New Hampshire

Concord: A fall fundraiser to help snowmobile clubs maintain upward of 7,000 trails throughout the state has been canceled this year because of the coronavirus pandemic, the New Hampshire Snowmobile Association said Friday. The “Race into Winter, New Hampshire Grass Drags and Watercross” was scheduled for Oct. 9-11 in the town of Fremont. “This is the single largest fundraiser for snowmobiling in New Hampshire and the impact to club budgets will be substantial,” the association said in a news release. The powersports event has previously drawn more than 40,000 people from the United States and Canada.

New Jersey

Trenton: The state is reporting another 49 deaths associated with COVID-19, pushing the number of deaths linked to the virus to 13,578. Gov. Phil Murphy said Saturday that more than 430 new positive cases had been reported, pushing the state’s cumulative total to almost 175,000. The state on Friday highlighted a slight drop in the positivity rate and the rate of transmission, which measure the rate of the virus’s spread. Fewer than 90 people were said to be on ventilators as of Saturday, a day after Murphy said the number had dropped below 100 for the first time in “many, many weeks, maybe months.” Meanwhile, Murphy and the state’s Democrat-controlled Legislature have agreed on a measure that would allow the state to borrow up to roughly $10 billion to address the financial crisis caused by the pandemic. Republican lawmakers have vowed to sue, arguing such a borrowing plan would lead to statewide property tax hikes, a charge Murphy has dismissed.

New Mexico

Las Cruces: State authorities have ordered a Walmart Supercenter to close after four employees tested positive for the coronavirus in a three-week span. The New Mexico Environment Department’s Occupational Health and Safety Bureau posted a notice of “imminent and substantial endangerment to employees and the public” at the store Saturday. Health officials said the store’s management hasn’t taken the actions necessary to prevent spread of COVID-19, including ceasing operations to disinfect the establishment and testing staff to ensure additional employees are not infected. The store employs more than 400 people. Walmart officials said they don’t require employees who test positive to self-quarantine for 14 days, and they also don’t notify people who came into close personal contact with the employees to get tested. The Environment Department is urging customers who visited the Las Cruces location since June 22 to get tested for the virus.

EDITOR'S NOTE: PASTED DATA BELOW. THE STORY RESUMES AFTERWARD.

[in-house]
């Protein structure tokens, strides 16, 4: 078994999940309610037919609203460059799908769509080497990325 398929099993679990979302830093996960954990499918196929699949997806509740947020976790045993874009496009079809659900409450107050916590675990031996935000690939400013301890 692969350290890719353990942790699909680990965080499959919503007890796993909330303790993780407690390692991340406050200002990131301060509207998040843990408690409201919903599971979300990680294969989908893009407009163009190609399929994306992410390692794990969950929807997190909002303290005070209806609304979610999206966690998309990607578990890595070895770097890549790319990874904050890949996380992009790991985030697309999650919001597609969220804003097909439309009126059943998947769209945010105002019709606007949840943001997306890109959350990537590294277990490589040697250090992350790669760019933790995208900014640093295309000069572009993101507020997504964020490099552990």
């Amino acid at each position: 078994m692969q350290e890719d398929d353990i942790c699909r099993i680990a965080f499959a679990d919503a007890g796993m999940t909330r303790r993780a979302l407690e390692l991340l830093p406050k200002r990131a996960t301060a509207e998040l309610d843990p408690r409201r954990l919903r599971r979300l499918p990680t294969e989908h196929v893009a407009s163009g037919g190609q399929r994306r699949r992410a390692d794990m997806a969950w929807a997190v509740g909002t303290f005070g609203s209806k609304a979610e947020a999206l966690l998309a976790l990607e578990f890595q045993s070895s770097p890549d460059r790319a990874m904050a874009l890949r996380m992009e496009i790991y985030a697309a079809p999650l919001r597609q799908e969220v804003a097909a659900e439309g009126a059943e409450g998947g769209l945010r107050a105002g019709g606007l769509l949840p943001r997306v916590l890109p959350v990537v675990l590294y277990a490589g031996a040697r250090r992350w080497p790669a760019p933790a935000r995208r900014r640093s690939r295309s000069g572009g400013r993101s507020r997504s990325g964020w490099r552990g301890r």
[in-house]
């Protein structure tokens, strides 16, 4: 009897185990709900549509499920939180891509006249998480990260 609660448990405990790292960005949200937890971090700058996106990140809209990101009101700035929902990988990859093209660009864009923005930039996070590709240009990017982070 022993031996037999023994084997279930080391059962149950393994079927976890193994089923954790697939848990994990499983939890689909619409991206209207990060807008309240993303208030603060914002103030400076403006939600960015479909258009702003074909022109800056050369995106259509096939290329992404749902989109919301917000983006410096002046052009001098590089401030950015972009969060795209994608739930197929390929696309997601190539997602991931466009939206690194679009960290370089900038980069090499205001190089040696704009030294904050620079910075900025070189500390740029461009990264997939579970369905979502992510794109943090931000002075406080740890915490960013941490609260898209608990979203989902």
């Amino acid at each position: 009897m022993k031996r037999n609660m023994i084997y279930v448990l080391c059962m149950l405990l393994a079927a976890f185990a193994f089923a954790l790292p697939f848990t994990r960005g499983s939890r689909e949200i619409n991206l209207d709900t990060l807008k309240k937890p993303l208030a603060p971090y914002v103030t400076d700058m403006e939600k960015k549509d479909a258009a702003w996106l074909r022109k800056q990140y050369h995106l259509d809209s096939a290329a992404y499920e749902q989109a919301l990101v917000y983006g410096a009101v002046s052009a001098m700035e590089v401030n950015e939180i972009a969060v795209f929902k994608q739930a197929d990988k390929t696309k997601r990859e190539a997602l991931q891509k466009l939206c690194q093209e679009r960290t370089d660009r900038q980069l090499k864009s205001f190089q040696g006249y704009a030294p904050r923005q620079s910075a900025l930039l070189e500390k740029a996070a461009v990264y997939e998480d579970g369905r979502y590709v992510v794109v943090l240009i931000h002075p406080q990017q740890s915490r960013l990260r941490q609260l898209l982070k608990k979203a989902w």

New York

New York: The number of New Yorkers hospitalized with the coronavirus fell to the lowest point in nearly four months, state officials said Saturday. But Gov. Andrew Cuomo is predicting a new increase in cases amid outbreaks in other states. “The only question is how far up our rate goes,” Cuomo said in an interview with WAMC radio Friday. “You can’t have it all across the country and not come back.” The governor acknowledged the limitations in enforcing quarantine rules for travelers returning from states with rising rates of transmission. “How do you catch somebody driving in, right? I mean, it’s very very difficult; it’s trying to catch water in a screen,” Cuomo said. “And there’s a certain inevitability to it. It was in China, got on a plane, went to Europe; people in Europe got on a plane, came here. Then it went down south, down west, and it’s going to come back.” The state on Saturday reported 799 COVID-19 hospitalizations – the lowest number since March 18.

North Carolina

Raleigh: A state senator on Friday said he’s contracted COVID-19, marking the first known public case for a General Assembly member. Sen. Danny Britt, R-Robeson County, 41, was on the Senate floor Wednesday as the chamber debated bills and cast votes. “This is just one of those things you can’t control,” he said of his diagnosis. Many legislators, especially Democrats, have sought more restrictions and criticized colleagues who have declined to wear face coverings indoors to discourage the virus’s spread. Britt, a National Guard officer, said he’s not always worn a mask on the Senate floor because doing so makes breathing difficult due to a condition stemming from his military service in Iraq and Kuwait. He said he believes some Democrats have turned wearing a mask into a political symbol. Democratic Gov. Roy Cooper issued an executive order two weeks ago requiring people to wear face coverings in public places, but it doesn’t necessarily apply to government agencies that aren’t under his control. On Friday, he signed into law a bill that makes permanent a health exception to the state’s face mask ban that otherwise would expire Aug. 1.

North Dakota